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Winter Night, Lower Yosemite Falls

Posted by
Don Smith (California, United States) on 20 February 2010 in Landscape & Rural.

UPCOMING 2010 WORKSHOPS:

Spring Big Sur Photo Workshop - March 29 - April 1, 2010 (Sold Out - Waiting List Only)
Northern Arizona: Grand Canyon, Upper Antelope Canyon, Horseshoe Bend, and Sedona Photo Workshop - May 3-7, 2010 (Sold Out - Waiting List Only)
Redwoods and Mendocino Coast Photo Workshop - June 15-18, 2010 (space available)
Kauai, Hawaii Photo Workshop - July 12-16, 2010 (space available)
Big Sur Photo Workshop Summer August, 17-20, 2010 (space available)
Arches/Canyonlands Photo Workshop November 3-7, 2010 (space available)
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New Article on my Website: Balancing Images in Post Processing

Books Available for Purchase on my Website:
Refined Vision: 50 Lessons Designed to Improve Your Digital Landscape Photography (e-book and printed versions - 160 pages)
The Photographer's Guide to the Big Sur Coast (e-book version - 102 pages)
On the Edge (printed version - softcover and hardcover - 120 pages)
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I would be the first to agree that star trails are getting a bit overdone; yet, I love watching the reactions of workshop students who experience night photography for the first time. There is also a special camaraderie and sense of a "shared experience" when working at night with a group of passionate photographers. A pleasant (and clear) winter's night made for perfect conditions for star photography as a group of workshop students headed to the base of Yosemite Falls as part of Gary Hart's winter Yosemite workshop.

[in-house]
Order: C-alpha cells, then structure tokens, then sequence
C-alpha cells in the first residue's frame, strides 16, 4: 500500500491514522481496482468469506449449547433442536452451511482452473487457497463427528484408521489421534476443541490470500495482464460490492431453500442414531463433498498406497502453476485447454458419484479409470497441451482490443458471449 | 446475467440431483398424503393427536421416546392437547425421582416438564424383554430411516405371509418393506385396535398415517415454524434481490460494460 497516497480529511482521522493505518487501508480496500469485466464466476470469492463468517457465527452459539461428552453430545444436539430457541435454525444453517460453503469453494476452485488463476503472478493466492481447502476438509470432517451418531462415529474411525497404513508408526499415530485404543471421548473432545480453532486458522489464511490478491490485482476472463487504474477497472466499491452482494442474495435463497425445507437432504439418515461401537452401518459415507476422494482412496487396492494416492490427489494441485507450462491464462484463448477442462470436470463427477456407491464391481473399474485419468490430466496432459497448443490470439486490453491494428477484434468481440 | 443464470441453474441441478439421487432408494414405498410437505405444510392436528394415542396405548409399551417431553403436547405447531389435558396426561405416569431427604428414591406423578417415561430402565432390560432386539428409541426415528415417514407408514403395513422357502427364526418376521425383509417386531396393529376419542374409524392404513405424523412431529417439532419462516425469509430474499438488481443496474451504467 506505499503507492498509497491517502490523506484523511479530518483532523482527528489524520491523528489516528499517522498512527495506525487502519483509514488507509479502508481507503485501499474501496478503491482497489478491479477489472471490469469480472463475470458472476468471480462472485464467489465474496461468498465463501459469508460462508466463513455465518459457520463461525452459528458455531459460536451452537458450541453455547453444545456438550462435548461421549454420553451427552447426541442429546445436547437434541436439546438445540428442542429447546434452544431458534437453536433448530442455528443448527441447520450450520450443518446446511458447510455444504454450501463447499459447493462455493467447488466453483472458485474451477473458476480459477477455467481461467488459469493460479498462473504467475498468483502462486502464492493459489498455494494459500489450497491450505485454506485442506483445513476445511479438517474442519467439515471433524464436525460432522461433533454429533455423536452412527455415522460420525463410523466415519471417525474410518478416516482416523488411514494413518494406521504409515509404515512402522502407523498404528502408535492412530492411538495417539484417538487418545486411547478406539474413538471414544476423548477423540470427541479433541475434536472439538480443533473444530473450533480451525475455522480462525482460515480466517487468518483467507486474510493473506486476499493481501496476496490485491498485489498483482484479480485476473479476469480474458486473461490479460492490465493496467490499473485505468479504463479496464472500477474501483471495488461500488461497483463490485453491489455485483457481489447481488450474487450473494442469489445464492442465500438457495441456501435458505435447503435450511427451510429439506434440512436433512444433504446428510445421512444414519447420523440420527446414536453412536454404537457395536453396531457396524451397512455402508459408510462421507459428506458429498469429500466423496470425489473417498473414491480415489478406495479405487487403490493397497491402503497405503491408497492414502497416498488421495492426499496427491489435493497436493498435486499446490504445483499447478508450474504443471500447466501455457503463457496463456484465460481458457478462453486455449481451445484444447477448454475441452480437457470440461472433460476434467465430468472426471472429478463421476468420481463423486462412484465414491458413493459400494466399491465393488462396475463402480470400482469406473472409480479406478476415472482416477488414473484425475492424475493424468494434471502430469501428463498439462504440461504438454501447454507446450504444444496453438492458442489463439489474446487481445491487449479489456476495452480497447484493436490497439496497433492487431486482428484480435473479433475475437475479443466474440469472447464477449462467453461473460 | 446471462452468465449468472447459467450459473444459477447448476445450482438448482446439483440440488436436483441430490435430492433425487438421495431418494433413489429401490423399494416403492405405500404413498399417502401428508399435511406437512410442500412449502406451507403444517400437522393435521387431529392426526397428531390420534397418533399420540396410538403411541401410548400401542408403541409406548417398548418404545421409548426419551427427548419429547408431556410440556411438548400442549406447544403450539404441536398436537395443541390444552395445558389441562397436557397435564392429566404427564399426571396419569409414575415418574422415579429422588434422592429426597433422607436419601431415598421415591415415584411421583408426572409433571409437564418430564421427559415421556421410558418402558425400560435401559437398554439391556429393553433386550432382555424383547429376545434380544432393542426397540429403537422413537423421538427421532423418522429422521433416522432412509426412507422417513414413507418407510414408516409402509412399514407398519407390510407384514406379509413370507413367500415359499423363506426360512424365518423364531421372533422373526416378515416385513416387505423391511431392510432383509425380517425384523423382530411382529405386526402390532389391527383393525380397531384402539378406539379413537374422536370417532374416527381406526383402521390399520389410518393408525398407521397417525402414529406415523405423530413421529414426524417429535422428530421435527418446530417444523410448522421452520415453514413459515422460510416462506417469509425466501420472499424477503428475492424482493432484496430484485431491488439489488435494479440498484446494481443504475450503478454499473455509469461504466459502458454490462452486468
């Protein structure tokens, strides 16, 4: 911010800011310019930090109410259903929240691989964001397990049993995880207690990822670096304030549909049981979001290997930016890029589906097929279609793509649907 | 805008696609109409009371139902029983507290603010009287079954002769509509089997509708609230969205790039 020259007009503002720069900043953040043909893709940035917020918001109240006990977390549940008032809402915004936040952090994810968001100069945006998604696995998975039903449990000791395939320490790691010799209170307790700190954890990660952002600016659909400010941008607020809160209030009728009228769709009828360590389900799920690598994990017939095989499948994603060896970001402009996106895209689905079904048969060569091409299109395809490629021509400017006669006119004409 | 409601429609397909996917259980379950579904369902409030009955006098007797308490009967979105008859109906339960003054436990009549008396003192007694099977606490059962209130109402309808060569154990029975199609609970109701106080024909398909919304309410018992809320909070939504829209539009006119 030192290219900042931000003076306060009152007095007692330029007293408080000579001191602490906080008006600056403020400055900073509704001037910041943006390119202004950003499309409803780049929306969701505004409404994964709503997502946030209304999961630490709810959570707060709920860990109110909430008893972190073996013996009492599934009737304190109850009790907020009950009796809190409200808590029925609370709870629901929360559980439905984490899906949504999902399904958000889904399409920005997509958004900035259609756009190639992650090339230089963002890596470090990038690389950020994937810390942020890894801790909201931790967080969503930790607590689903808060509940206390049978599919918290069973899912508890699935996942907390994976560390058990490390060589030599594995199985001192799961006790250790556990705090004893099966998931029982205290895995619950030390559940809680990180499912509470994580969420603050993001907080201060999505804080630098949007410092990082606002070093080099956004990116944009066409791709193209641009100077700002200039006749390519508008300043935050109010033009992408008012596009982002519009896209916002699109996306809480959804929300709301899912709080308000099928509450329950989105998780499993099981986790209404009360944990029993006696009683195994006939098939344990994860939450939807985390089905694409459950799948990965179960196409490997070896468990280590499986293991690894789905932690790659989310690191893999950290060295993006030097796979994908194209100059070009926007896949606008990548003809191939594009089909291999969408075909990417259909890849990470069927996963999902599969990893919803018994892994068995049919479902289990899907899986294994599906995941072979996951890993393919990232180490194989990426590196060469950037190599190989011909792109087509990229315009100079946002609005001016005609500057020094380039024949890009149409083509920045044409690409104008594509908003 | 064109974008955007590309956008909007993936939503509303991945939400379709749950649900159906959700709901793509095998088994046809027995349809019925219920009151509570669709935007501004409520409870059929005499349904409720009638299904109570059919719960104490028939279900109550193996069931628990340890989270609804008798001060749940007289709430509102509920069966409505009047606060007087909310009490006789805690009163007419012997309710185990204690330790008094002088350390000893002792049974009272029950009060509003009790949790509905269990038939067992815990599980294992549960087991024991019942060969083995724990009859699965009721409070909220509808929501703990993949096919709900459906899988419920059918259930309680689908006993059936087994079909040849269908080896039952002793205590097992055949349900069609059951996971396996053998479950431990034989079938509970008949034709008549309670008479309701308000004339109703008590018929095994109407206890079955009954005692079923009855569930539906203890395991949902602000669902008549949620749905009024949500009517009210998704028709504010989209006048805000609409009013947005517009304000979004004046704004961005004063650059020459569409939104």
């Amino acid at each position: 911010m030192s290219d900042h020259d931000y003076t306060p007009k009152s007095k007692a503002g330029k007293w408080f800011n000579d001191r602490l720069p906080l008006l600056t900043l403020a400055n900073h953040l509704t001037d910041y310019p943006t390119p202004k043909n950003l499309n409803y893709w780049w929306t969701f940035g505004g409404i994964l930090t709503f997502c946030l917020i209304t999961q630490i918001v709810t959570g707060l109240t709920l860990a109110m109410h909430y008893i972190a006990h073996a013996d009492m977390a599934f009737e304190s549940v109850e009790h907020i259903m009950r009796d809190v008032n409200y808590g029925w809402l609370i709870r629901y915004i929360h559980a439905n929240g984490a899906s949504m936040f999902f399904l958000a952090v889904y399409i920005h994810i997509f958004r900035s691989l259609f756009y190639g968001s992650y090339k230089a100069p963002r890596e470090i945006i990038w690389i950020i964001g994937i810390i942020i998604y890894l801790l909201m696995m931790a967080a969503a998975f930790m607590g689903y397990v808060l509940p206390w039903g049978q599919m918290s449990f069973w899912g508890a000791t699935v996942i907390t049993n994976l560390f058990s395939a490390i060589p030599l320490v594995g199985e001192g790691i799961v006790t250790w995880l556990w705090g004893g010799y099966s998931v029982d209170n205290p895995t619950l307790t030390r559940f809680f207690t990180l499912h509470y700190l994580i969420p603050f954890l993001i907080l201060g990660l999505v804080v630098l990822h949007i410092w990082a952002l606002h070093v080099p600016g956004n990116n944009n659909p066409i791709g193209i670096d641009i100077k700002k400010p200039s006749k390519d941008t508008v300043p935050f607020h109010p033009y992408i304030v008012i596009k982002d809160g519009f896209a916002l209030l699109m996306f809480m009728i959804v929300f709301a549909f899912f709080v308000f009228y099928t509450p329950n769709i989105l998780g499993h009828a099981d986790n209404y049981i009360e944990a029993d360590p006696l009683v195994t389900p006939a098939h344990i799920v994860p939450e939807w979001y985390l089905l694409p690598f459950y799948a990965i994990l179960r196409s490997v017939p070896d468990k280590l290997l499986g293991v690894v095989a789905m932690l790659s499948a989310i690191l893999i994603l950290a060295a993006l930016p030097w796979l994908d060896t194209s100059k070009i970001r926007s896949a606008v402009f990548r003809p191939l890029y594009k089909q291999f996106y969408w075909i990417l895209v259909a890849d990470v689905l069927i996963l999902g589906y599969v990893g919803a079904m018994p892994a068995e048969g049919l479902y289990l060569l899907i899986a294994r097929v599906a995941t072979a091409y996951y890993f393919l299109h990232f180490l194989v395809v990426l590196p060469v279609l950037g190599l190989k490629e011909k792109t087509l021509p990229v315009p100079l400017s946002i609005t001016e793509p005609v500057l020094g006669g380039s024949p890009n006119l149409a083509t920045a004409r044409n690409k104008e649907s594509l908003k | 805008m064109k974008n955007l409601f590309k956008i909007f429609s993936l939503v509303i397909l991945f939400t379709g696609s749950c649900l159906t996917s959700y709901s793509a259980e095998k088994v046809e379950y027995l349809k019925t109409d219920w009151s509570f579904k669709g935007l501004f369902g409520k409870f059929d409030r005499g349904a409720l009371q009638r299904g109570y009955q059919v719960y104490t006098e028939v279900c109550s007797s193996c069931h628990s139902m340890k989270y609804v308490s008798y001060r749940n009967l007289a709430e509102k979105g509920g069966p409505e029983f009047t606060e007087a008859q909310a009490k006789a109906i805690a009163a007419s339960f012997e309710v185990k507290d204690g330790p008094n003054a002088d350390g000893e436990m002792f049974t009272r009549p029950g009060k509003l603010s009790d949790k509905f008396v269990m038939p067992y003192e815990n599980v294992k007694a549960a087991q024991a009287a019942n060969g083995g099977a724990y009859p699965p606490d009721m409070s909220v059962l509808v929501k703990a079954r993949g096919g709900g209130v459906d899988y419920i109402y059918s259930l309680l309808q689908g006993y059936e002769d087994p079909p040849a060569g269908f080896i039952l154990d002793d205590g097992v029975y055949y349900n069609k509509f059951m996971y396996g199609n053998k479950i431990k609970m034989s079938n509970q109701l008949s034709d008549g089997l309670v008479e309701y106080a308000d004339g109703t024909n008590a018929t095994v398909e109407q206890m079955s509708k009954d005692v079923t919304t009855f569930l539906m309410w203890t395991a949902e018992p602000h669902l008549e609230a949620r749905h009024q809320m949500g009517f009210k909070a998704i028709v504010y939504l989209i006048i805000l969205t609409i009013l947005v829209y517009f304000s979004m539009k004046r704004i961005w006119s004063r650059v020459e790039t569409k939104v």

My first attempt at capturing this image resulted in the lower falls being underexposed by about a stop. Instead of increasing the time (which was already 20 minutes), I simply dialed my ISO from 400 to 800 and captured this frame. Jet planes streaking across the night sky are always a problem, and I have yet to clone out the streaks with this image.

What I really do like about this image is the juxtaposition of lines. The stars result in creating parallel curved lines (and add visual motion), and the fall is a simple vertical (but also adds motion due to the long timed-exposure). Lines that get interrupted tend to jolt the eye and works towards keeping it wandering around inside the image (always a good thing).

I double-processed this image in Adobe Camera Raw, once for the falls and granite, and once for the sky (which I lowered the color temperature more towards the blue spectrum to give a nighttime feel). I then merged the two together in Photoshop using a layer and mask. Lastly, I opened the image in Nik Viveza 2, placed a control point on the falls, and lightened just the water to give it a bit more punch.

This was a moonless night and focusing is always an issue. Fortunately, I was able to focus on a bright star, but with my aging eyes, I feel I got a bit lucky. I will be testing some laser pointers to find out if they would be an aide in focusing when a moon is not present (would love to hear if any of you have a preferred method).

Canon EOS-1Ds Mark III 1305 second F/2.8 ISO 800 16 mm

My Website: "how to" articles, 2018 WORKSHOP LISTINGS, galleries, stock photos, and more...
www.donsmithphotography.com

This image has been featured in 1 Remix collection.

Night by Akbar&Armaghan